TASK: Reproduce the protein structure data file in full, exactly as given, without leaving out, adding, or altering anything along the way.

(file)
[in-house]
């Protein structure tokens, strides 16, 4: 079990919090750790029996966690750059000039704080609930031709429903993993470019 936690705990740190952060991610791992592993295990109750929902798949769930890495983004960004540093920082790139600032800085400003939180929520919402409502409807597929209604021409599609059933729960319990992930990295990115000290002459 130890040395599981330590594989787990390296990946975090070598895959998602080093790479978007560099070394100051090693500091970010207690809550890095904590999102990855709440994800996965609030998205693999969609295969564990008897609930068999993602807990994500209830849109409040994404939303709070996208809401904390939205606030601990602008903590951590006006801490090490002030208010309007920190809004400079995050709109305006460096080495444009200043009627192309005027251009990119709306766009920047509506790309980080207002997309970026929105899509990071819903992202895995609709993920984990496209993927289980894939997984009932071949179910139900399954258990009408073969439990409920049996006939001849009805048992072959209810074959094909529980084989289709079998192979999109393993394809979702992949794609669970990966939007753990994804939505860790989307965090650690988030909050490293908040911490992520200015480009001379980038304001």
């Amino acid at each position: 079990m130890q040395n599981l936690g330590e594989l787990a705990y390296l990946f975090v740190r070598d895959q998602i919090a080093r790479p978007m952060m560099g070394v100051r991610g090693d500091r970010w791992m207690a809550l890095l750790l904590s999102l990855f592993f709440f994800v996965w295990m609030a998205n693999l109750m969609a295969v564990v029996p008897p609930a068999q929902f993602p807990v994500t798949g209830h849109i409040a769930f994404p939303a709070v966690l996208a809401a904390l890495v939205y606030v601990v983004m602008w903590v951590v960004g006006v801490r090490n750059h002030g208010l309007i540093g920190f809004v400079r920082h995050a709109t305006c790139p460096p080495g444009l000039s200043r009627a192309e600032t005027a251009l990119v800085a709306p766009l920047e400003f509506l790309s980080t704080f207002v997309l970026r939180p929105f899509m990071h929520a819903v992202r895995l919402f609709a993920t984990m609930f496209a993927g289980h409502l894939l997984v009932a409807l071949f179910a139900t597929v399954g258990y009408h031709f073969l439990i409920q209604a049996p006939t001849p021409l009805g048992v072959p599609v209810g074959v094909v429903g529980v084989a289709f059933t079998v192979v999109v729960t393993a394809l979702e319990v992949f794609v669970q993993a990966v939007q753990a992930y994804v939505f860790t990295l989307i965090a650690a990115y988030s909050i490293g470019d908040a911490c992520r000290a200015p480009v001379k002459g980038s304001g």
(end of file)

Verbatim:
[in-house]
């Protein structure tokens, strides 16, 4: 079990919090750790029996966690750059000039704080609930031709429903993993470019 936690705990740190952060991610791992592993295990109750929902798949769930890495983004960004540093920082790139600032800085400003939180929520919402409502409807597929209604021409599609059933729960319990992930990295990115000290002459 130890040395599981330590594989787990390296990946975090070598895959998602080093790479978007560099070394100051090693500091970010207690809550890095904590999102990855709440994800996965609030998205693999969609295969564990008897609930068999993602807990994500209830849109409040994404939303709070996208809401904390939205606030601990602008903590951590006006801490090490002030208010309007920190809004400079995050709109305006460096080495444009200043009627192309005027251009990119709306766009920047509506790309980080207002997309970026929105899509990071819903992202895995609709993920984990496209993927289980894939997984009932071949179910139900399954258990009408073969439990409920049996006939001849009805048992072959209810074959094909529980084989289709079998192979999109393993394809979702992949794609669970990966939007753990994804939505860790989307965090650690988030909050490293908040911490992520200015480009001379980038304001």
């Amino acid at each position: 079990m130890q040395n599981l936690g330590e594989l787990a705990y390296l990946f975090v740190r070598d895959q998602i919090a080093r790479p978007m952060m560099g070394v100051r991610g090693d500091r970010w791992m207690a809550l890095l750790l904590s999102l990855f592993f709440f994800v996965w295990m609030a998205n693999l109750m969609a295969v564990v029996p008897p609930a068999q929902f993602p807990v994500t798949g209830h849109i409040a769930f994404p939303a709070v966690l996208a809401a904390l890495v939205y606030v601990v983004m602008w903590v951590v960004g006006v801490r090490n750059h002030g208010l309007i540093g920190f809004v400079r920082h995050a709109t305006c790139p460096p080495g444009l000039s200043r009627a192309e600032t005027a251009l990119v800085a709306p766009l920047e400003f509506l790309s980080t704080f207002v997309l970026r939180p929105f899509m990071h929520a819903v992202r895995l919402f609709a993920t984990m609930f496209a993927g289980h409502l894939l997984v009932a409807l071949f179910a139900t597929v399954g258990y009408h031709f073969l439990i409920q209604a049996p006939t001849p021409l009805g048992v072959p599609v209810g074959v094909v429903g529980v084989a289709f059933t079998v192979v999109v729960t393993a394809l979702e319990v992949f794609v669970q993993a990966v939007q753990a992930y994804v939505f860790t990295l989307i965090a650690a990115y988030s909050i490293g470019d908040a911490c992520r000290a200015p480009v001379k002459g980038s304001g």